Step Twelve: Having had a spiritual awakening as the result of these steps, we tried to carry this message to alcoholics and to practice these principles in all our affairs.
Tradition One: Our common welfare should come first; personal recovery depends upon AA unity.
Tradition Two: For our group purpose there is but one ultimate authority – a loving God as He may express Himself in our group conscience. Our leaders are but trusted servants; they do not govern.
Tradition Three: The only requirement for AA membership is a desire to stop drinking.
Tradition Four: Each group should be autonomous except in matters affecting other groups or AA as a whole.
Tradition Five: Each group has but one primary purpose-to carry its message to the alcoholic who still suffers.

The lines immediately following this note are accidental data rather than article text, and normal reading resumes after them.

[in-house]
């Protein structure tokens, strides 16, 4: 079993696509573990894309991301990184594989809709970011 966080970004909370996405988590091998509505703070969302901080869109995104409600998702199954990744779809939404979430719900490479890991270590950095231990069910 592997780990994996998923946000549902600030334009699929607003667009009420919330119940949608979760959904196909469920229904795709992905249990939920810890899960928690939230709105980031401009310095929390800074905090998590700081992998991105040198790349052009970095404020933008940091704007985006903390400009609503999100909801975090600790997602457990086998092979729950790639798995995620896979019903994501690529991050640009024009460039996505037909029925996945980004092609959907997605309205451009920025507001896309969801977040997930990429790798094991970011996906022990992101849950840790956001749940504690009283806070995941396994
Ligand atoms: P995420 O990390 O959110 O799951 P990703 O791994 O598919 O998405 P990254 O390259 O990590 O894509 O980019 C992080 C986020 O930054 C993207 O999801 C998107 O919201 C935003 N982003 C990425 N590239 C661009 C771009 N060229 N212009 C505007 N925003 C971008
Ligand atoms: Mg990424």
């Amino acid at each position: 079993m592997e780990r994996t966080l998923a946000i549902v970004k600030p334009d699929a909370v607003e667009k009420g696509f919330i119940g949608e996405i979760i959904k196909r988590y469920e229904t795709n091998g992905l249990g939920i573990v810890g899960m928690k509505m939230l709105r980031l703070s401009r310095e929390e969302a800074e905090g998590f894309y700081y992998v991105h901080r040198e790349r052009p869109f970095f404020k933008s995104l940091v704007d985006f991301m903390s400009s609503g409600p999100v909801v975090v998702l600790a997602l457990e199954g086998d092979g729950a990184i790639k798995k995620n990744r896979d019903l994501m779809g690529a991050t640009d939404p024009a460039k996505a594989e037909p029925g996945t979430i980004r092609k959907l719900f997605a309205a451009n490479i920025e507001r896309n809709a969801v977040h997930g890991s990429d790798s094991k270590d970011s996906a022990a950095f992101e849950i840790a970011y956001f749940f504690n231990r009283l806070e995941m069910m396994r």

Tradition Six: An AA group ought never endorse, finance or lend the AA name to any related facility or outside enterprise, lest problems of money, property and prestige divert us from our primary purpose.
Tradition Seven: Every AA group ought to be fully self-supporting, declining outside contributions.
Tradition Eight: Alcoholics Anonymous should remain forever nonprofessional, but our service centres may employ special workers.
Tradition Nine: AA, as such, ought never be organised; but we may create service boards or committees directly responsible to those they serve
Tradition Ten: Alcoholics Anonymous has no opinion on outside issues; hence the AA name ought never be drawn into public controversy.
Tradition Eleven: Our public relations policy is based on attraction rather than promotion; we need always maintain personal anonymity at the level of press, radio and films.